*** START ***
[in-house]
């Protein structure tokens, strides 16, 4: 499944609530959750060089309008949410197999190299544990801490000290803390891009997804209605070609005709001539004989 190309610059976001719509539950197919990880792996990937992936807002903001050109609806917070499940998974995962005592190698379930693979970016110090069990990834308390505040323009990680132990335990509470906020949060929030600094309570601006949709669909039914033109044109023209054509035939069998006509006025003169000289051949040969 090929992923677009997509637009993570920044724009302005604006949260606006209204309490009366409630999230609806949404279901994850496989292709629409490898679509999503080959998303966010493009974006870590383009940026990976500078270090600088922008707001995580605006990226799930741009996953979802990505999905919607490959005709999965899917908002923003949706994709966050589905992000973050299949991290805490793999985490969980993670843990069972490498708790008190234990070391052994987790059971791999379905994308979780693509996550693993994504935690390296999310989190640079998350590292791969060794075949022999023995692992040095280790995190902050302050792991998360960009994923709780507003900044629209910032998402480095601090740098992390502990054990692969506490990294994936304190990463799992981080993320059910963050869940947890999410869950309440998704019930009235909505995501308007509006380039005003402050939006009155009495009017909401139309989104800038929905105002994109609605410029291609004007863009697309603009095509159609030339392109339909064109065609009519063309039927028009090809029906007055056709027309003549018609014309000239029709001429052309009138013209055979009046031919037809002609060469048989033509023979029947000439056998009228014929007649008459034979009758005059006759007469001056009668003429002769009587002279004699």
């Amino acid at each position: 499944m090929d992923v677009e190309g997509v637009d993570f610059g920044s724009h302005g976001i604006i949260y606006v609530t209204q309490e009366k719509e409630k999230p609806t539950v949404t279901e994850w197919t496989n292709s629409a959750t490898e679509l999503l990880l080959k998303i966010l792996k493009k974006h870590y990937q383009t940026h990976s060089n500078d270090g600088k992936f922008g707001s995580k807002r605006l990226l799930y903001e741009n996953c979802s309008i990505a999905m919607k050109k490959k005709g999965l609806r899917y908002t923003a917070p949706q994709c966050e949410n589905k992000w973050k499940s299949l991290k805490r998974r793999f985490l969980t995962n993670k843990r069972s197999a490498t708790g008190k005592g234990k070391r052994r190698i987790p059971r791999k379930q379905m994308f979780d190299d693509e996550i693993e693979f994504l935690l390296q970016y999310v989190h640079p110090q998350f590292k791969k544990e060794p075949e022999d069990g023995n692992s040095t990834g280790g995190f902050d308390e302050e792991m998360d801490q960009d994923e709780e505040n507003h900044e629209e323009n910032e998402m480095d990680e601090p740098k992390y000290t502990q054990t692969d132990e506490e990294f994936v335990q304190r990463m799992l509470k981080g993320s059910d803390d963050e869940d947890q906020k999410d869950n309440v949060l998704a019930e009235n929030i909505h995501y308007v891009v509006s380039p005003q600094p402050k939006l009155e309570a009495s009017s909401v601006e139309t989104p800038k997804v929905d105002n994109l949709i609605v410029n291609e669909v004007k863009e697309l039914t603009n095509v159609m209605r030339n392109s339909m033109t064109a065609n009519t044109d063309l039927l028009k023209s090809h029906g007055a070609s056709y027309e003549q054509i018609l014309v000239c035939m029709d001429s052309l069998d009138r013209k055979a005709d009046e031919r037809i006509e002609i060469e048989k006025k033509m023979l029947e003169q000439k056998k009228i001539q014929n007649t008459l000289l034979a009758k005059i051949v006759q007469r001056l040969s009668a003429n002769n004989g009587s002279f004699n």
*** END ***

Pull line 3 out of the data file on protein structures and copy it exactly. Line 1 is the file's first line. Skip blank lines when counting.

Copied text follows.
């Amino acid at each position: 499944m090929d992923v677009e190309g997509v637009d993570f610059g920044s724009h302005g976001i604006i949260y606006v609530t209204q309490e009366k719509e409630k999230p609806t539950v949404t279901e994850w197919t496989n292709s629409a959750t490898e679509l999503l990880l080959k998303i966010l792996k493009k974006h870590y990937q383009t940026h990976s060089n500078d270090g600088k992936f922008g707001s995580k807002r605006l990226l799930y903001e741009n996953c979802s309008i990505a999905m919607k050109k490959k005709g999965l609806r899917y908002t923003a917070p949706q994709c966050e949410n589905k992000w973050k499940s299949l991290k805490r998974r793999f985490l969980t995962n993670k843990r069972s197999a490498t708790g008190k005592g234990k070391r052994r190698i987790p059971r791999k379930q379905m994308f979780d190299d693509e996550i693993e693979f994504l935690l390296q970016y999310v989190h640079p110090q998350f590292k791969k544990e060794p075949e022999d069990g023995n692992s040095t990834g280790g995190f902050d308390e302050e792991m998360d801490q960009d994923e709780e505040n507003h900044e629209e323009n910032e998402m480095d990680e601090p740098k992390y000290t502990q054990t692969d132990e506490e990294f994936v335990q304190r990463m799992l509470k981080g993320s059910d803390d963050e869940d947890q906020k999410d869950n309440v949060l998704a019930e009235n929030i909505h995501y308007v891009v509006s380039p005003q600094p402050k939006l009155e309570a009495s009017s909401v601006e139309t989104p800038k997804v929905d105002n994109l949709i609605v410029n291609e669909v004007k863009e697309l039914t603009n095509v159609m209605r030339n392109s339909m033109t064109a065609n009519t044109d063309l039927l028009k023209s090809h029906g007055a070609s056709y027309e003549q054509i018609l014309v000239c035939m029709d001429s052309l069998d009138r013209k055979a005709d009046e031919r037809i006509e002609i060469e048989k006025k033509m023979l029947e003169q000439k056998k009228i001539q014929n007649t008459l000289l034979a009758k005059i051949v006759q007469r001056l040969s009668a003429n002769n004989g009587s002279f004699n």